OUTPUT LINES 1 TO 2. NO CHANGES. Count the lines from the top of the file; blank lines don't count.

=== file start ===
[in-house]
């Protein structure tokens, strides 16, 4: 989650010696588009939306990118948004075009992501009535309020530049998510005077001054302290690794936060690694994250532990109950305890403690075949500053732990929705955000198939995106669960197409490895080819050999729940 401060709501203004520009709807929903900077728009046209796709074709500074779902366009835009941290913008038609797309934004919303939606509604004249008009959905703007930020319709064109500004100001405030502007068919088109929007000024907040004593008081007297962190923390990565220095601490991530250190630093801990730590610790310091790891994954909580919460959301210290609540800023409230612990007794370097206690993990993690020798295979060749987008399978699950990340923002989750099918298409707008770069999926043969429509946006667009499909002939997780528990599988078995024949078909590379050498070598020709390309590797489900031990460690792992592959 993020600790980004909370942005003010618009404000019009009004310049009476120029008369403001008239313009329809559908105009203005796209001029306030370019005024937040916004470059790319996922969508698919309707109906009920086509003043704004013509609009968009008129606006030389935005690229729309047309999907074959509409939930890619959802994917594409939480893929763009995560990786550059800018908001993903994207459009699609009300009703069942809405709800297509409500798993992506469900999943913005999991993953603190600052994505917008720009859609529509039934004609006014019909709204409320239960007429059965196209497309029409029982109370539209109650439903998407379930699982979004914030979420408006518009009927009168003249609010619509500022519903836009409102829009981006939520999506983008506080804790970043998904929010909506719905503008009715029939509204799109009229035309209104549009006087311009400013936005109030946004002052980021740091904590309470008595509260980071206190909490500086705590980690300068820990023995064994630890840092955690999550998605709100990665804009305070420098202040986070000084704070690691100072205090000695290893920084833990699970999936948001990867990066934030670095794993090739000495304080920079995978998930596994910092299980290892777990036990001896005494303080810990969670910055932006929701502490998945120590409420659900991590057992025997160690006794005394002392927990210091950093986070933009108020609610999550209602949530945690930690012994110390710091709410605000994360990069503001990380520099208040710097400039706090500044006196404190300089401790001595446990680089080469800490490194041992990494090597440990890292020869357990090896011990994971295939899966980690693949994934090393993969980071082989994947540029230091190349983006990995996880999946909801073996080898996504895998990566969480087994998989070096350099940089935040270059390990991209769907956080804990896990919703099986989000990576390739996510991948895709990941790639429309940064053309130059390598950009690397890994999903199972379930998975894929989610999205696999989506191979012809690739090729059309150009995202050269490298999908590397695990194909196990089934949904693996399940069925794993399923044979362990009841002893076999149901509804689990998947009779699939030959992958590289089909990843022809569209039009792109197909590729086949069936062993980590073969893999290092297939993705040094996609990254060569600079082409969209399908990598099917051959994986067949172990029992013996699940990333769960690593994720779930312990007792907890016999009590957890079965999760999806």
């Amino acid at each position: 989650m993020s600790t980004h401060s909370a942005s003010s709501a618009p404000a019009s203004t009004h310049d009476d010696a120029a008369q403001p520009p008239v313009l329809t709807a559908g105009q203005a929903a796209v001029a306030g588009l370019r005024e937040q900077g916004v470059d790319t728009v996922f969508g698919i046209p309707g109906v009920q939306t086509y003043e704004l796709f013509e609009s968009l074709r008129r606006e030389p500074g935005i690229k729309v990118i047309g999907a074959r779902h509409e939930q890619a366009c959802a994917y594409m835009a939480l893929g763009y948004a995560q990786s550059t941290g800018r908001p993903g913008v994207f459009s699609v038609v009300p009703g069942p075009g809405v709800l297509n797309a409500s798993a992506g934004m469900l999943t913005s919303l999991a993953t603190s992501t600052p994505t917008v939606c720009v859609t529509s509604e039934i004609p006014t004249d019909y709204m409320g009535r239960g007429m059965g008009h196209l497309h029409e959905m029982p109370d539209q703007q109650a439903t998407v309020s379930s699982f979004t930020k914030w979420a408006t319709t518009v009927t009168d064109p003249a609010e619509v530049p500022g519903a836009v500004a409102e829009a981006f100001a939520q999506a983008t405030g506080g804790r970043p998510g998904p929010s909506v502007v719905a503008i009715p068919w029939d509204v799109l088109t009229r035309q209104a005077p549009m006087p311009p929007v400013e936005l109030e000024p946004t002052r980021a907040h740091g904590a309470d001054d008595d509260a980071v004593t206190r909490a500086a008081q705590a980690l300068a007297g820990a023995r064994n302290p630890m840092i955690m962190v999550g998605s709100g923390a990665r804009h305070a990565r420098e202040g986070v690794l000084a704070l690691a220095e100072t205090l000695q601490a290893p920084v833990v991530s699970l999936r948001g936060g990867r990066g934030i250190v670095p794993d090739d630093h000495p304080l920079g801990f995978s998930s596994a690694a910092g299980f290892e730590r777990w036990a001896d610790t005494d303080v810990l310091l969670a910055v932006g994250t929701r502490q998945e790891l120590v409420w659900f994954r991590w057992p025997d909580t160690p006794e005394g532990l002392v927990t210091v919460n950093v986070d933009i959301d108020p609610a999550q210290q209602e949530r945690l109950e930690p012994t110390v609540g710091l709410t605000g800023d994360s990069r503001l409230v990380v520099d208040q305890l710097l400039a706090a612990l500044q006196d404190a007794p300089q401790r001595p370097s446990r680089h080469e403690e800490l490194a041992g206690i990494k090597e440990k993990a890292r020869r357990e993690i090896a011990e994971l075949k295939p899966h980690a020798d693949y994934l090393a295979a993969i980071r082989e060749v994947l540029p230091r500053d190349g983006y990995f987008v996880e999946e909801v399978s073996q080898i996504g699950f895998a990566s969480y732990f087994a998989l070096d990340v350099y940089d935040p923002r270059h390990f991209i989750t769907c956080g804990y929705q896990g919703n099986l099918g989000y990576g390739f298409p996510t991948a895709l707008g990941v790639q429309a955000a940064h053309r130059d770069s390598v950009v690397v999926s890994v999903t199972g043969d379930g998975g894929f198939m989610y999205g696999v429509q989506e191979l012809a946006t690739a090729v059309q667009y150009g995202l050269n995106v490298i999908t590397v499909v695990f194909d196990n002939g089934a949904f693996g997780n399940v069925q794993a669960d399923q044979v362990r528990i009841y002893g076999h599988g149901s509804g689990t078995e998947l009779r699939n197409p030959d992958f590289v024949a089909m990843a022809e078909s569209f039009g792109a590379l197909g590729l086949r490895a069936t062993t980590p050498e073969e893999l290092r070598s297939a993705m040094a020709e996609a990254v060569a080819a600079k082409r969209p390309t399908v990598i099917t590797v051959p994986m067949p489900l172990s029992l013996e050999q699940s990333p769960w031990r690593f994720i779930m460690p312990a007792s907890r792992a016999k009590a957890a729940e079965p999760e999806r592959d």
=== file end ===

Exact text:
[in-house]
């Protein structure tokens, strides 16, 4: 989650010696588009939306990118948004075009992501009535309020530049998510005077001054302290690794936060690694994250532990109950305890403690075949500053732990929705955000198939995106669960197409490895080819050999729940 401060709501203004520009709807929903900077728009046209796709074709500074779902366009835009941290913008038609797309934004919303939606509604004249008009959905703007930020319709064109500004100001405030502007068919088109929007000024907040004593008081007297962190923390990565220095601490991530250190630093801990730590610790310091790891994954909580919460959301210290609540800023409230612990007794370097206690993990993690020798295979060749987008399978699950990340923002989750099918298409707008770069999926043969429509946006667009499909002939997780528990599988078995024949078909590379050498070598020709390309590797489900031990460690792992592959 993020600790980004909370942005003010618009404000019009009004310049009476120029008369403001008239313009329809559908105009203005796209001029306030370019005024937040916004470059790319996922969508698919309707109906009920086509003043704004013509609009968009008129606006030389935005690229729309047309999907074959509409939930890619959802994917594409939480893929763009995560990786550059800018908001993903994207459009699609009300009703069942809405709800297509409500798993992506469900999943913005999991993953603190600052994505917008720009859609529509039934004609006014019909709204409320239960007429059965196209497309029409029982109370539209109650439903998407379930699982979004914030979420408006518009009927009168003249609010619509500022519903836009409102829009981006939520999506983008506080804790970043998904929010909506719905503008009715029939509204799109009229035309209104549009006087311009400013936005109030946004002052980021740091904590309470008595509260980071206190909490500086705590980690300068820990023995064994630890840092955690999550998605709100990665804009305070420098202040986070000084704070690691100072205090000695290893920084833990699970999936948001990867990066934030670095794993090739000495304080920079995978998930596994910092299980290892777990036990001896005494303080810990969670910055932006929701502490998945120590409420659900991590057992025997160690006794005394002392927990210091950093986070933009108020609610999550209602949530945690930690012994110390710091709410605000994360990069503001990380520099208040710097400039706090500044006196404190300089401790001595446990680089080469800490490194041992990494090597440990890292020869357990090896011990994971295939899966980690693949994934090393993969980071082989994947540029230091190349983006990995996880999946909801073996080898996504895998990566969480087994998989070096350099940089935040270059390990991209769907956080804990896990919703099986989000990576390739996510991948895709990941790639429309940064053309130059390598950009690397890994999903199972379930998975894929989610999205696999989506191979012809690739090729059309150009995202050269490298999908590397695990194909196990089934949904693996399940069925794993399923044979362990009841002893076999149901509804689990998947009779699939030959992958590289089909990843022809569209039009792109197909590729086949069936062993980590073969893999290092297939993705040094996609990254060569600079082409969209399908990598099917051959994986067949172990029992013996699940990333769960690593994720779930312990007792907890016999009590957890079965999760999806």